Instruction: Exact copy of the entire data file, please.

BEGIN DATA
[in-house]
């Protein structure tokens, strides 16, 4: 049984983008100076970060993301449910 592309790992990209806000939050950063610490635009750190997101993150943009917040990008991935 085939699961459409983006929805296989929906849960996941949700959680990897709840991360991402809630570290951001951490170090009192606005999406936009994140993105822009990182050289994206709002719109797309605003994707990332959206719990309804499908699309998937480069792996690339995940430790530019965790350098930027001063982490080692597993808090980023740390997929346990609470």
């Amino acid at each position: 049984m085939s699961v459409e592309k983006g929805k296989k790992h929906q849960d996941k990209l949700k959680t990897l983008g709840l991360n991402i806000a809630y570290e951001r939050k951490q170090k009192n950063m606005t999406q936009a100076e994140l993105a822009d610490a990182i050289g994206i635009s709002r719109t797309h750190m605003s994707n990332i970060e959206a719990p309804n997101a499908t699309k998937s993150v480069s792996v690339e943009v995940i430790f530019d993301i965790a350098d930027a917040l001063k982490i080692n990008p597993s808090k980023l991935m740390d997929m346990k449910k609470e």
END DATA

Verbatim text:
[in-house]
């Protein structure tokens, strides 16, 4: 049984983008100076970060993301449910 592309790992990209806000939050950063610490635009750190997101993150943009917040990008991935 085939699961459409983006929805296989929906849960996941949700959680990897709840991360991402809630570290951001951490170090009192606005999406936009994140993105822009990182050289994206709002719109797309605003994707990332959206719990309804499908699309998937480069792996690339995940430790530019965790350098930027001063982490080692597993808090980023740390997929346990609470």
């Amino acid at each position: 049984m085939s699961v459409e592309k983006g929805k296989k790992h929906q849960d996941k990209l949700k959680t990897l983008g709840l991360n991402i806000a809630y570290e951001r939050k951490q170090k009192n950063m606005t999406q936009a100076e994140l993105a822009d610490a990182i050289g994206i635009s709002r719109t797309h750190m605003s994707n990332i970060e959206a719990p309804n997101a499908t699309k998937s993150v480069s792996v690339e943009v995940i430790f530019d993301i965790a350098d930027a917040l001063k982490i080692n990008p597993s808090k980023l991935m740390d997929m346990k449910k609470e």